Florida’s (relatively) healthy finanical outlook is good news for education choice

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A new study from researchers at George Mason University has for the fifth year ranked states according to their financial condition. The Mercatus Center study, based on FY 2016 financial reports of the 50 states, ranked the states’ financial solvency using 13 indicators that assess the extent to which they can meet their obligations, based on five dimensions of solvency, to develop an overall ranking: 

Cash solvency. Does a state have enough cash on hand to cover its short-term bills?

Budget solvency. Can a state cover its fiscal year spending with revenues, or does it have a budget shortfall?

Long-run solvency. Can a state meet its long-term spending commitments? Will there be enough money to cushion it from economic shocks or other long-term fiscal risks?

Service-level solvency. How large a percentage of personal income are taxes, revenue, and spending? How much “fiscal slack” does a state have to increase spending if citizens demand more services?

Trust fund solvency. How much debt does a state have? How large are its unfunded pension and healthcare liabilities?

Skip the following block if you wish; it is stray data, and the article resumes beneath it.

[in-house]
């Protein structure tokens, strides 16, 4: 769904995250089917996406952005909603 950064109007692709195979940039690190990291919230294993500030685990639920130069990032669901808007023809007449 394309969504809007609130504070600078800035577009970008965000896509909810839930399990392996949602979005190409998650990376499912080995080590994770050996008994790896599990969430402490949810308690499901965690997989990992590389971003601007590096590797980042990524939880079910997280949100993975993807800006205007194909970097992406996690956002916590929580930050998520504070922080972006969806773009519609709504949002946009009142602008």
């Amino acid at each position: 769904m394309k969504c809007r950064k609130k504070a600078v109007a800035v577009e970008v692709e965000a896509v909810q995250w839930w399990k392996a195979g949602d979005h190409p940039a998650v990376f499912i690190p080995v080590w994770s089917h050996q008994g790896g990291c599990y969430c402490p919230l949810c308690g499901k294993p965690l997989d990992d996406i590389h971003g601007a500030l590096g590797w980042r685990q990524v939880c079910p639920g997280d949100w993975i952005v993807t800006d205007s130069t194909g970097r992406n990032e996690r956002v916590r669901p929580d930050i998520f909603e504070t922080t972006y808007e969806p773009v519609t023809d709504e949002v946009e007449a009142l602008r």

Floridians can find good news in this report, in that their state ranks No. 4 overall, behind only Tennessee in the South. It should be noted that states like Kentucky, Massachusetts, New Jersey, Connecticut and (especially) Illinois find themselves in poor positions despite a booming national economy and a bull stock market. Conditions seem likely not to be so favorable in the near future.

Even states like Florida face challenges ahead. Former heavyweight champion Mike Tyson once noted that “everyone has a plan until they get punched in the mouth.” Two of those jaw punches will be a continuing aging of the state’s population and the next national recession, which is not inevitable but is already overdue by historical standards.

If these challenges seem daunting for Floridians, just imagine how things must look in Illinois.